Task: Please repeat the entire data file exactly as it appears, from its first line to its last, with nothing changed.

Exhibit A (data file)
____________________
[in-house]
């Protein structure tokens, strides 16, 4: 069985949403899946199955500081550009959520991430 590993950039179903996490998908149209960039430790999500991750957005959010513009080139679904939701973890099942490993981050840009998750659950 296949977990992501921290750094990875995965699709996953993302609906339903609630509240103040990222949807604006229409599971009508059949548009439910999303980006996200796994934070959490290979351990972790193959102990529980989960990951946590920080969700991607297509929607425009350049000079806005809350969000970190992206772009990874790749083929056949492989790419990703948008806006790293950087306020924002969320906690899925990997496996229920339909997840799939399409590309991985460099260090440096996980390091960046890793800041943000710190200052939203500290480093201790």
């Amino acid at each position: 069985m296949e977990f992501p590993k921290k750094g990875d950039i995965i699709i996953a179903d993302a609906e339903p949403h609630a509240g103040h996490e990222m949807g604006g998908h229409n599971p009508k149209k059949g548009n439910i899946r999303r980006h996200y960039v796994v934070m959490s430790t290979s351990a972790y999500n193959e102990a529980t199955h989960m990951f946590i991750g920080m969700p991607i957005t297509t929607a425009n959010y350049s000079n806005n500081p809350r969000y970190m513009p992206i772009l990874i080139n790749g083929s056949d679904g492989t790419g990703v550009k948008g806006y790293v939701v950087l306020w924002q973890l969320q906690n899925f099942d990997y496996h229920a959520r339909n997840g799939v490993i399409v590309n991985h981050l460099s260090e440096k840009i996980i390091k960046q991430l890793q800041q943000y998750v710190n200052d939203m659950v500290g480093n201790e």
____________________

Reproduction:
[in-house]
């Protein structure tokens, strides 16, 4: 069985949403899946199955500081550009959520991430 590993950039179903996490998908149209960039430790999500991750957005959010513009080139679904939701973890099942490993981050840009998750659950 296949977990992501921290750094990875995965699709996953993302609906339903609630509240103040990222949807604006229409599971009508059949548009439910999303980006996200796994934070959490290979351990972790193959102990529980989960990951946590920080969700991607297509929607425009350049000079806005809350969000970190992206772009990874790749083929056949492989790419990703948008806006790293950087306020924002969320906690899925990997496996229920339909997840799939399409590309991985460099260090440096996980390091960046890793800041943000710190200052939203500290480093201790």
């Amino acid at each position: 069985m296949e977990f992501p590993k921290k750094g990875d950039i995965i699709i996953a179903d993302a609906e339903p949403h609630a509240g103040h996490e990222m949807g604006g998908h229409n599971p009508k149209k059949g548009n439910i899946r999303r980006h996200y960039v796994v934070m959490s430790t290979s351990a972790y999500n193959e102990a529980t199955h989960m990951f946590i991750g920080m969700p991607i957005t297509t929607a425009n959010y350049s000079n806005n500081p809350r969000y970190m513009p992206i772009l990874i080139n790749g083929s056949d679904g492989t790419g990703v550009k948008g806006y790293v939701v950087l306020w924002q973890l969320q906690n899925f099942d990997y496996h229920a959520r339909n997840g799939v490993i399409v590309n991985h981050l460099s260090e440096k840009i996980i390091k960046q991430l890793q800041q943000y998750v710190n200052d939203m659950v500290g480093n201790e």